Ask Jeeves CEO: Technology Matters in Web Search

 
 
By Matthew Hicks  |  Posted 2004-07-09 Email Print this article Print
 
 
 
 
 
 
 

Q&A: It may get overshadowed by Google, Yahoo and MSN, but the company is ready for the search wars, top exec Steve Berkowitz says. And its Teoma engine and new Internet properties will help lead the charge.

Ask Jeeves Inc. almost seems to relish its underdog status in the Web search engine world. Its smaller than its top competitors, and its often been overlooked as the media and Silicon Valley ogle searchs revival. But as attention has turned to Google Inc.s IPO and Microsoft Corp.s attempt to build its own MSN search engine, Ask Jeeves has been anything but silent. The Emeryville, Calif., company has been rapidly launching new ways to view and organize search results, through its so-called "Smart Search" and "Binoculars" site-preview feature. It doubled its market share after acquiring Interactive Search Holdings Inc. in May. And most recently, it matched Google and Yahoo in the Web e-mail storage race.
For all of its new moves, though, Ask Jeeves crown jewel may well be Teoma. Teoma is a search-engine technology that Ask Jeeves acquired in 2001, and the company uses every opportunity to point out that it owns its own search technology. And to claim that its more innovative than Googles.
In a recent chat with eWEEK.com Senior Writer Matt Hicks, Ask Jeeves CEO Steve Berkowitz left no doubt that he believes the future of search still depends on technology—both for Ask Jeeves and for the industry. He also signaled a future where users access search in new ways, where more structured information becomes accessible and where Ask Jeeves holds its own against growing competition. Time will tell. Web search has become bigger and bigger news, especially with the increased competition from Yahoo, Microsoft and Googles IPO plans. You guys are somewhat smaller, but one of the only other companies out there with pure technology. Looking forward, what is the main way you plan to compete in this burgeoning field and to differentiate yourselves? I think you hit it right with the word "differentiation," when you realize that theres only three search technologies left out there today. Theres Yahoo Search, which is Inktomi, theres Google and theres Teoma. And then theres going to be MSN at some point in time.
Click here to read more about how Yahoo dropped Google in favor of its own search technology. Were going to compete partly because our search technology is different and the results we get back are different. We look at the Web in a different way, we see it in a different way [and] our technology sees it in a different way. You need to have a search technology to compete. When you look at the world today, you see a lot of search destinations. But a lot of those search destinations are built on the back of someone else … You look at the AOLs of the world and the Earthlinks and any of those ISPs that are having search. Everybody is building it around these three technologies, with the exception of MSN, which is realizing it cant risk not having its own. The foundation starts at search ... Its the connection point. You cannot have a great search experience without the ability to do broad-based search, which is what index search or algorithmic [search] drives. The second thing, as you look at the world of information delivery, is that people like to get at information in different ways. A lot of it depends not so much on the demographics you are, because I think this is almost demographic-neutral. One of the great things about search, going on a tangent for minute, is that search is a great equalizer. You can have kids in Ghana who go to an Internet café, where the per capita income is a dollar per day for 85 percent of the population, and you can have this kind of access. So, search itself is a great thing and a great business. Next Page: How to give searchers what they want.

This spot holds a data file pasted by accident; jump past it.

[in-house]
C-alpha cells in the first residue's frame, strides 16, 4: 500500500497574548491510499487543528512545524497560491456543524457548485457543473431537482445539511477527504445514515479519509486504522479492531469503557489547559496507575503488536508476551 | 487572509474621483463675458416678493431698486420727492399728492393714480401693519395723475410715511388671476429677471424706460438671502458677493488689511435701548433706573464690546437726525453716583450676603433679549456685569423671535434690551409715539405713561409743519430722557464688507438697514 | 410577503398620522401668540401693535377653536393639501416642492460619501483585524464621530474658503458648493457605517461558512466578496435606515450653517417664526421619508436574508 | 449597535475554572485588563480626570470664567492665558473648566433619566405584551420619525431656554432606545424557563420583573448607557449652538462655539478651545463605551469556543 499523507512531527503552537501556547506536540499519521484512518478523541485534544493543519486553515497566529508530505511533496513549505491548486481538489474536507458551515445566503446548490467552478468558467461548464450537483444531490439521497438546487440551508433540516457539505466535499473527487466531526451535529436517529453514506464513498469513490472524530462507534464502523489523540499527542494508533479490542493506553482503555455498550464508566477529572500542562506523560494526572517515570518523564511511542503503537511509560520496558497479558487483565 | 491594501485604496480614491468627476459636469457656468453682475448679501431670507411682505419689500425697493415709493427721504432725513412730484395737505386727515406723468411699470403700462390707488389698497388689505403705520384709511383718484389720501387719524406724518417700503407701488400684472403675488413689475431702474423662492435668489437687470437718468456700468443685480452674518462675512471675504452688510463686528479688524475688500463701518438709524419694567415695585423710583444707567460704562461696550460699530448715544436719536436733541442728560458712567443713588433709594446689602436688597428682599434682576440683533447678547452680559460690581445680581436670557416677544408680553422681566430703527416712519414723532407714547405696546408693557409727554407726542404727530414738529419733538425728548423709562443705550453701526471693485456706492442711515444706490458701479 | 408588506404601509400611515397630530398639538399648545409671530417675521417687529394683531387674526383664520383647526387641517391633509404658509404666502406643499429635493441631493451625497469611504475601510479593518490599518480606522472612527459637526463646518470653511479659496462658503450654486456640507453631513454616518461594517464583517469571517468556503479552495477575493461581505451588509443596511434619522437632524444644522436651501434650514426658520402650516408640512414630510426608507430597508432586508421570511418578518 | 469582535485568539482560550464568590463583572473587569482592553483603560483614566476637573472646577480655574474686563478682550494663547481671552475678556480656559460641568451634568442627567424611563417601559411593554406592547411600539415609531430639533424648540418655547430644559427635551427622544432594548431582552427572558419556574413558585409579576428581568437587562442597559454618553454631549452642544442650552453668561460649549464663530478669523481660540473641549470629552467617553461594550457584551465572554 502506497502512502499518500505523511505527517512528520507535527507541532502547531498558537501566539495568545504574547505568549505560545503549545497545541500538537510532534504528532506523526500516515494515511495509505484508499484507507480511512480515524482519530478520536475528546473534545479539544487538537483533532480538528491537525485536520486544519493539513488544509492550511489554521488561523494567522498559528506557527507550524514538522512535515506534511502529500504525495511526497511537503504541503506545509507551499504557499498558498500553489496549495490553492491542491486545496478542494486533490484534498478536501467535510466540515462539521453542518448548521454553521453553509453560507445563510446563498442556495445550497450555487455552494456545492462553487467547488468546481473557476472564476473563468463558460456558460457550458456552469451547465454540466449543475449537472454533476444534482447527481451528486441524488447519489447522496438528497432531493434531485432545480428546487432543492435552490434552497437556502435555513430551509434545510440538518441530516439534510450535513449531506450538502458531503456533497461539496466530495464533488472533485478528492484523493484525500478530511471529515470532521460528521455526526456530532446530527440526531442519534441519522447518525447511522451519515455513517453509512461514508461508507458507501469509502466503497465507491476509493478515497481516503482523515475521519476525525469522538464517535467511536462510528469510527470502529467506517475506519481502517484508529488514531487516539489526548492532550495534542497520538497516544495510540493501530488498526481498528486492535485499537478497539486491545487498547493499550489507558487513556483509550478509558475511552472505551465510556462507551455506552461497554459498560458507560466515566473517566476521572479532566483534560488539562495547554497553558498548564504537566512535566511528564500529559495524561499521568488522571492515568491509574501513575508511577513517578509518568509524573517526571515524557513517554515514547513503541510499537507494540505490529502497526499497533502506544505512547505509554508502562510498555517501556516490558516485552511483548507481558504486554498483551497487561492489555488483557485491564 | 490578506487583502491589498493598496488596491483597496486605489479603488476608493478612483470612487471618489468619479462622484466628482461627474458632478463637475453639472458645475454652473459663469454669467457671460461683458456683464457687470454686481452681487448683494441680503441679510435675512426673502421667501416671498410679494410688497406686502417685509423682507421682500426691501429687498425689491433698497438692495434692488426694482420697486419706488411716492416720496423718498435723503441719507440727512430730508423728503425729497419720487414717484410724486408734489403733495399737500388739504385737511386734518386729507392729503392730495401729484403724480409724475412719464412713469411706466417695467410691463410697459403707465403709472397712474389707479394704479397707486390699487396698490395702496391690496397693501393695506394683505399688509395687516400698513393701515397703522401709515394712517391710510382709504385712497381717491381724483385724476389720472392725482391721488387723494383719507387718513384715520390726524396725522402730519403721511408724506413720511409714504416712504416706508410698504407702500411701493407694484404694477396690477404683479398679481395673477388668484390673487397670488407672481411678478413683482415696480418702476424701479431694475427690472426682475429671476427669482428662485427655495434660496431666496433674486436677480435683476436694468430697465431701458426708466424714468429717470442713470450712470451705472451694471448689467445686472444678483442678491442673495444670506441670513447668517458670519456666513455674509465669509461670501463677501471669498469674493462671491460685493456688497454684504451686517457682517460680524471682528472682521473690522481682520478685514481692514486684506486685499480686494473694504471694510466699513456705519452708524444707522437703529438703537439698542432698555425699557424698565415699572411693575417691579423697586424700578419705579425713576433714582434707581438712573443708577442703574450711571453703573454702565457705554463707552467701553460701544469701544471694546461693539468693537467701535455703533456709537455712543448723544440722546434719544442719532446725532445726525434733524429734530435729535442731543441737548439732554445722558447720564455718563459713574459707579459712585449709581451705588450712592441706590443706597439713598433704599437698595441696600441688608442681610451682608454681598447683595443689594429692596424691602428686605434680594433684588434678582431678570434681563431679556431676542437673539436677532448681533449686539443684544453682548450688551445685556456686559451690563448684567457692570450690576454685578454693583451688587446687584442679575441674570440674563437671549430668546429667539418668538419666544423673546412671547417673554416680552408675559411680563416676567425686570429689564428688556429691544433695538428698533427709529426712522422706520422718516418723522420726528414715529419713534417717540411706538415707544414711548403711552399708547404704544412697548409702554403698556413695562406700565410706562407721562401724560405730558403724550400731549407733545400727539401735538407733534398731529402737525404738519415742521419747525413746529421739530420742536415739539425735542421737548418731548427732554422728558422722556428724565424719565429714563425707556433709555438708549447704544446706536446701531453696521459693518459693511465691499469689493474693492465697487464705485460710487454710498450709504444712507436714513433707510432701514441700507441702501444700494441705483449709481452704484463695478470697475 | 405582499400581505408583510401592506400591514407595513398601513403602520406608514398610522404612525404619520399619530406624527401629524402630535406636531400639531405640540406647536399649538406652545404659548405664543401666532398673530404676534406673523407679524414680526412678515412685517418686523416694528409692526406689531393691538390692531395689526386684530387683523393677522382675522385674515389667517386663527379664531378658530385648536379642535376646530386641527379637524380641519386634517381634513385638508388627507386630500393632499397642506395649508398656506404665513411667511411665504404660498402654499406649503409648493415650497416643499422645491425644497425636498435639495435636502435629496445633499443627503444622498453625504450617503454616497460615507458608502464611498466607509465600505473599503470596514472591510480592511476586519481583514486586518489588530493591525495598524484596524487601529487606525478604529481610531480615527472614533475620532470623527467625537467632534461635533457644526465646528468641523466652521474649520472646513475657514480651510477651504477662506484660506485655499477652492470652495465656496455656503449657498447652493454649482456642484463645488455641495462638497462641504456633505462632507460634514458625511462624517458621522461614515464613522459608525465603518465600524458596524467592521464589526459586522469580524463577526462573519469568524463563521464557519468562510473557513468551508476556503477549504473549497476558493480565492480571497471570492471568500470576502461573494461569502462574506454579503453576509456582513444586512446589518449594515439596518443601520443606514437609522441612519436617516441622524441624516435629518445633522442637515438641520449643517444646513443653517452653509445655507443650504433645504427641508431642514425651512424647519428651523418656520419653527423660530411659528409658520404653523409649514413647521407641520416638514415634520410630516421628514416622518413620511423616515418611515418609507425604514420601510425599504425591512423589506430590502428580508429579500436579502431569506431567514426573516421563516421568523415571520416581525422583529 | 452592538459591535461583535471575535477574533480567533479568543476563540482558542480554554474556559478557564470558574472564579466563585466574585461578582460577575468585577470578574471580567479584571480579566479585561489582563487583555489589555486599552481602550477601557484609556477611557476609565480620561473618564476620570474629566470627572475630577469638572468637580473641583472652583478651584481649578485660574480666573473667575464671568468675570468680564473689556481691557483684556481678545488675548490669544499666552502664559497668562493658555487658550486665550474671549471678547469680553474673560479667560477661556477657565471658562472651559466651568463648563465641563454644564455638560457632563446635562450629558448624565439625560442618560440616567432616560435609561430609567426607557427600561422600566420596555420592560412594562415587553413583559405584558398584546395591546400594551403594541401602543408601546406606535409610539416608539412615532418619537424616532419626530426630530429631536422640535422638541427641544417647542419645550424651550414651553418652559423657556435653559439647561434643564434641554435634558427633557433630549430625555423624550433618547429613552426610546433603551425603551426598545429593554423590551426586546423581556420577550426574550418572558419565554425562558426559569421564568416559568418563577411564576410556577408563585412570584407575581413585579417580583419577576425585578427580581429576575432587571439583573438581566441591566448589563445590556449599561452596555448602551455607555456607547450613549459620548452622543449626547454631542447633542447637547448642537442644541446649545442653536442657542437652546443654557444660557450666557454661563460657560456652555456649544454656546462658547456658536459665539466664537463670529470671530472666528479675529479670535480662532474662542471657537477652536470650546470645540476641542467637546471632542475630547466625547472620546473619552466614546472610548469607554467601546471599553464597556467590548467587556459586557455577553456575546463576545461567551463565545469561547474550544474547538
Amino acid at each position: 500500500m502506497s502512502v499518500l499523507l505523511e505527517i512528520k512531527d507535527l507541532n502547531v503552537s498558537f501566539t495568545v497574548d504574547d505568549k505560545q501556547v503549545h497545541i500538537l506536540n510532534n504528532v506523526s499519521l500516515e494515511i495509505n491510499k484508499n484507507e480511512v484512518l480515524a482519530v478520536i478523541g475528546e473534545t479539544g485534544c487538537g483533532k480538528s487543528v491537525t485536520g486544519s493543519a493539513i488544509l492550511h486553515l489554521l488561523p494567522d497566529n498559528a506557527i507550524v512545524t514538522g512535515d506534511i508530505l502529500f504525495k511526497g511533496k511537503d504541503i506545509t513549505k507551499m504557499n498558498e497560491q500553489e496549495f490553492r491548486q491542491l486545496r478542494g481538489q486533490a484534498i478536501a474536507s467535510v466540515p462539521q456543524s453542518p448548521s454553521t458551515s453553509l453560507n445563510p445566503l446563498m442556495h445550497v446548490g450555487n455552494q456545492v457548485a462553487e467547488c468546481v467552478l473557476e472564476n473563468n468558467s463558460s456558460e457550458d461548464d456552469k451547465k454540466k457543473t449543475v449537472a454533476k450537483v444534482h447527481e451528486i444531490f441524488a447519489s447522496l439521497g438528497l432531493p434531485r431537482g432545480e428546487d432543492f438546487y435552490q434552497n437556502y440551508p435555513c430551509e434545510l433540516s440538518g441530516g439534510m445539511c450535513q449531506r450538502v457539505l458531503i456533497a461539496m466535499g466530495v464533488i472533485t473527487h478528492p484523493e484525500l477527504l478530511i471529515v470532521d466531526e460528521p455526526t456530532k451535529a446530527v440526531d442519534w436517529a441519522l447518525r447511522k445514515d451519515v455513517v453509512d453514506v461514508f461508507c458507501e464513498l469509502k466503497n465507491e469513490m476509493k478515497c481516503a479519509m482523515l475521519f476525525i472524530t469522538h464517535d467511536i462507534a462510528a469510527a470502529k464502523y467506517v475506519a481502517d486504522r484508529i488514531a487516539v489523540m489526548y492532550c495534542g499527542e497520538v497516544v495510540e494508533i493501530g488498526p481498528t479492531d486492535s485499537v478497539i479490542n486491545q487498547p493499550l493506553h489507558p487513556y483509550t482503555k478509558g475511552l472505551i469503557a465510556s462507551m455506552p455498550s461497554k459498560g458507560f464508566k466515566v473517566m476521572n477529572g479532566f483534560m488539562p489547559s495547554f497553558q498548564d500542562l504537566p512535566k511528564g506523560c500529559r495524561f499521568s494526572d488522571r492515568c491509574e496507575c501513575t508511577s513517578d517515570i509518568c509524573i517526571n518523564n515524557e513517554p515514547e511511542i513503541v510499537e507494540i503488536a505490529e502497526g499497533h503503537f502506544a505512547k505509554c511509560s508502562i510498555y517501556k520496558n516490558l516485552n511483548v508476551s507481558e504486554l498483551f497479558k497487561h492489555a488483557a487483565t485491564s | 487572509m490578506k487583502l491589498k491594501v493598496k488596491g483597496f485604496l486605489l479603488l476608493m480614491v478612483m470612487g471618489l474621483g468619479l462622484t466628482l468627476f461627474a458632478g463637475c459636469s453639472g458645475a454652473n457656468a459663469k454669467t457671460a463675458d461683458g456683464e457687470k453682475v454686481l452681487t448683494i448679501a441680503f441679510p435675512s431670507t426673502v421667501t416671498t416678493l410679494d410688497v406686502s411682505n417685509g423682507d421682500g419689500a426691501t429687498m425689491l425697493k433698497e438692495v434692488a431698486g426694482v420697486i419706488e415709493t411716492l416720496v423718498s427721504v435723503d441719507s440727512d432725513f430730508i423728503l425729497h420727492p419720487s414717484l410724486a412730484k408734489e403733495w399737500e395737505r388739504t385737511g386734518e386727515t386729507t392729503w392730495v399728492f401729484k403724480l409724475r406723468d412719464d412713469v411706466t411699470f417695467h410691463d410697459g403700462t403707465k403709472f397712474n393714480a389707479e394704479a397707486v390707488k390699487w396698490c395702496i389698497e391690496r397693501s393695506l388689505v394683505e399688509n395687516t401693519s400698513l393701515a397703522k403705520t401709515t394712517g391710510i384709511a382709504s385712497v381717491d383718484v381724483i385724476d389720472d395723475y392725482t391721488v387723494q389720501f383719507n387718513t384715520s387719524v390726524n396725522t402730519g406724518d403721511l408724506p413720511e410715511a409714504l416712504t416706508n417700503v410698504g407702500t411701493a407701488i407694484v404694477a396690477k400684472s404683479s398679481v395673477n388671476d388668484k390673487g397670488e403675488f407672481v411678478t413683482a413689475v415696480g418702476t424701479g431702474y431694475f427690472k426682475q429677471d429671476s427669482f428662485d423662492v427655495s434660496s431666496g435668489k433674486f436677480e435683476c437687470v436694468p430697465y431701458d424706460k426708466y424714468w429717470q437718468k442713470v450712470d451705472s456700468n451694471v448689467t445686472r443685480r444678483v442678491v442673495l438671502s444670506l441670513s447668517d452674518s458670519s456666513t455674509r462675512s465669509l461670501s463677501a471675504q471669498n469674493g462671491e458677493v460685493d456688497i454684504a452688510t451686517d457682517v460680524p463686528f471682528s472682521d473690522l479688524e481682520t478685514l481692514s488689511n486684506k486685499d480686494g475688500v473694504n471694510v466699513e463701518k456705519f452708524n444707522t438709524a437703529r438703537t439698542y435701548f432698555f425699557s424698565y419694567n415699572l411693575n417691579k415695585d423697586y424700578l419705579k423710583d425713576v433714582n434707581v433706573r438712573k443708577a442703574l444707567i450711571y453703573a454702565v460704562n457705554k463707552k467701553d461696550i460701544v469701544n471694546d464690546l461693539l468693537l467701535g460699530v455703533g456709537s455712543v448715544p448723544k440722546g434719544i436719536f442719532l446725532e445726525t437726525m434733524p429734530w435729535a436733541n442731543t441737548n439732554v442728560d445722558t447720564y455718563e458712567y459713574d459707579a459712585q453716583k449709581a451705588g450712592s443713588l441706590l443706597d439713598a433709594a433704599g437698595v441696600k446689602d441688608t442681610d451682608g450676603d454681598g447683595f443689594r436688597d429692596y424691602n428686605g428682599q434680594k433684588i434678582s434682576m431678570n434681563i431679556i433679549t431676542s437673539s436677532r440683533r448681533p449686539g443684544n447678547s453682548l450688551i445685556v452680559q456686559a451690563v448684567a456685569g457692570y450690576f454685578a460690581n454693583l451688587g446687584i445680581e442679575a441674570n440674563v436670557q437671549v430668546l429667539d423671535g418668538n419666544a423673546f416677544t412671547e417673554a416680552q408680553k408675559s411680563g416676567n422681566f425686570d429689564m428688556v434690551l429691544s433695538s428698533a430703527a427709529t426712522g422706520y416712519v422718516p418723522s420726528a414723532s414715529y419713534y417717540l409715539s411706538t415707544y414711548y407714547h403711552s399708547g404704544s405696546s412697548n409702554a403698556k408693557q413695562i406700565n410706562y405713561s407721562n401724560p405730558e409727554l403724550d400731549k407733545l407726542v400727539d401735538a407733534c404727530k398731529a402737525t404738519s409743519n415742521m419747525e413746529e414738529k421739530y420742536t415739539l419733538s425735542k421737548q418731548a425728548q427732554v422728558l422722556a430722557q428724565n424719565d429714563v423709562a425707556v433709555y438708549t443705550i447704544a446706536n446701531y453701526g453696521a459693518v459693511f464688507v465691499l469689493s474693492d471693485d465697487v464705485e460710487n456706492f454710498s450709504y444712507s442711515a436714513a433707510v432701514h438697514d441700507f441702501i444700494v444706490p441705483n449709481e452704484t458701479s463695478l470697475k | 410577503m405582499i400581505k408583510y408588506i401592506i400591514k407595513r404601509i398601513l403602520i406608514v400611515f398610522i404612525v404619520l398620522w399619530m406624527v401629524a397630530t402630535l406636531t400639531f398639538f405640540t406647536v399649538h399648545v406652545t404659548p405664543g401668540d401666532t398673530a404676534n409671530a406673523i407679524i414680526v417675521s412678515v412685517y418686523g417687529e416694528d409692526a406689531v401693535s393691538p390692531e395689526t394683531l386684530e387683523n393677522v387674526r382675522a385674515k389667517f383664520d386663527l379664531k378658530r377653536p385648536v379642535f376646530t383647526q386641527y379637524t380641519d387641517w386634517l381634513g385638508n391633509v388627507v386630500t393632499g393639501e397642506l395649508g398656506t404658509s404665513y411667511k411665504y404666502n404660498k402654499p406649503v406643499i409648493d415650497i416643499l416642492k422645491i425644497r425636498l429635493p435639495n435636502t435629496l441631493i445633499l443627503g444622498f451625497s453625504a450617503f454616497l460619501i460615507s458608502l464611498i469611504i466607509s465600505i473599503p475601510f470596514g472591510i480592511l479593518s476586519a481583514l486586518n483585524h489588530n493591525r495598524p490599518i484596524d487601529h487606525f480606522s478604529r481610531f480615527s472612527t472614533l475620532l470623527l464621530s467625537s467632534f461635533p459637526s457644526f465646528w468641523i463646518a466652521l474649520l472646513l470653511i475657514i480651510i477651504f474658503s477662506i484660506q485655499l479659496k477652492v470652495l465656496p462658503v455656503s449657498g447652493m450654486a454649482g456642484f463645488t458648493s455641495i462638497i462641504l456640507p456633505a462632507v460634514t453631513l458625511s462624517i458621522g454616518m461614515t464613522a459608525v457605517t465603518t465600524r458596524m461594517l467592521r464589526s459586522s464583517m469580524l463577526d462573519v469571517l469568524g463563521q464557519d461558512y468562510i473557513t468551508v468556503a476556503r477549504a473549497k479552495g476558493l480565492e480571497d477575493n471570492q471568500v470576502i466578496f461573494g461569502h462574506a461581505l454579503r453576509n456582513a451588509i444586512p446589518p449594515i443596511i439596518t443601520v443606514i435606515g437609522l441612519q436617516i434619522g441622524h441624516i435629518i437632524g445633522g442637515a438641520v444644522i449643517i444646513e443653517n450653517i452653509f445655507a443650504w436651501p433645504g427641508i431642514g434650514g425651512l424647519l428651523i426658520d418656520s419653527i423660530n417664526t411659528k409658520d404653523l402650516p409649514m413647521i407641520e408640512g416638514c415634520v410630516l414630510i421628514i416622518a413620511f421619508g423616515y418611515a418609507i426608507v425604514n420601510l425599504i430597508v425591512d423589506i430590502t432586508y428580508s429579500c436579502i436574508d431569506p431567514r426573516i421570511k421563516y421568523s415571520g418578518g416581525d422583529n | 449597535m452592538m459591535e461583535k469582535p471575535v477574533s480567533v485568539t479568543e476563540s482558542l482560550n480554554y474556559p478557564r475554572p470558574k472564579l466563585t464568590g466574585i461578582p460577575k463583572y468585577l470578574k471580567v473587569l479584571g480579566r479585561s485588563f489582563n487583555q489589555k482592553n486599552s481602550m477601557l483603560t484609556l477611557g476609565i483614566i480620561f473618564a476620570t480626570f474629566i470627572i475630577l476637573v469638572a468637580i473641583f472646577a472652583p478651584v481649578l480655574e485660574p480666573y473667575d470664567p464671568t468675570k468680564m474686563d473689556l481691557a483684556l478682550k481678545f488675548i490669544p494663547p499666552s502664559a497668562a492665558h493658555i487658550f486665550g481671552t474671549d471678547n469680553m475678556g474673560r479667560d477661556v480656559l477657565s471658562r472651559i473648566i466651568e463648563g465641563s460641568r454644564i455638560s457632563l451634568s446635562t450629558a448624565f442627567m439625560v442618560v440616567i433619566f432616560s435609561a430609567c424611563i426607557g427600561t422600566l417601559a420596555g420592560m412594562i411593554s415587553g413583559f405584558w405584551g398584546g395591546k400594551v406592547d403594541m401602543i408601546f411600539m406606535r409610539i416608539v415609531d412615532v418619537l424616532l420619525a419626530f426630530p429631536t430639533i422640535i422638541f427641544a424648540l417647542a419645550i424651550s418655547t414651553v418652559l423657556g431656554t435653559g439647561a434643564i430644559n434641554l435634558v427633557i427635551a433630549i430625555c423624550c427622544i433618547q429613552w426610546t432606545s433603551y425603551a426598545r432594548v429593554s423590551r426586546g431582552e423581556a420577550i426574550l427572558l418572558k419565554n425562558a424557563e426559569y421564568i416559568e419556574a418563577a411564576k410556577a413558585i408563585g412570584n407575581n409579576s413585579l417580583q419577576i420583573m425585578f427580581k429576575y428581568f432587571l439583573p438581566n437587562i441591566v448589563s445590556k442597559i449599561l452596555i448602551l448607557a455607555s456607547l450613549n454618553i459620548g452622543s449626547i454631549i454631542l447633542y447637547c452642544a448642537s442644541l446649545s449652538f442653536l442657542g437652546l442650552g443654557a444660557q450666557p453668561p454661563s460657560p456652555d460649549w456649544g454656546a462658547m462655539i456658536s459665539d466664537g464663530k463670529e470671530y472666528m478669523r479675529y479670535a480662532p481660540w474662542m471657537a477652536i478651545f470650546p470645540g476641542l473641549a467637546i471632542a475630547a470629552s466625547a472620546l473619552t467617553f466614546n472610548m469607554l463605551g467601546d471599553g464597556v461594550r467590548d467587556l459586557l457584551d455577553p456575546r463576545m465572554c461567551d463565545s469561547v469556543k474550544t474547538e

Matthew Hicks As an online reporter for eWEEK.com, Matt Hicks covers the fast-changing developments in Internet technologies. His coverage includes the growing field of Web conferencing software and services. With eight years as a business and technology journalist, Matt has gained insight into the market strategies of IT vendors as well as the needs of enterprise IT managers. He joined Ziff Davis in 1999 as a staff writer for the former Strategies section of eWEEK, where he wrote in-depth features about corporate strategies for e-business and enterprise software. In 2002, he moved to the News department at the magazine as a senior writer specializing in coverage of database software and enterprise networking. Later that year Matt started a yearlong fellowship in Washington, DC, after being awarded an American Political Science Association Congressional Fellowship for Journalist. As a fellow, he spent nine months working on policy issues, including technology policy, in for a Member of the U.S. House of Representatives. He rejoined Ziff Davis in August 2003 as a reporter dedicated to online coverage for eWEEK.com. Along with Web conferencing, he follows search engines, Web browsers, speech technology and the Internet domain-naming system.
 
 
 
 
 
 
 

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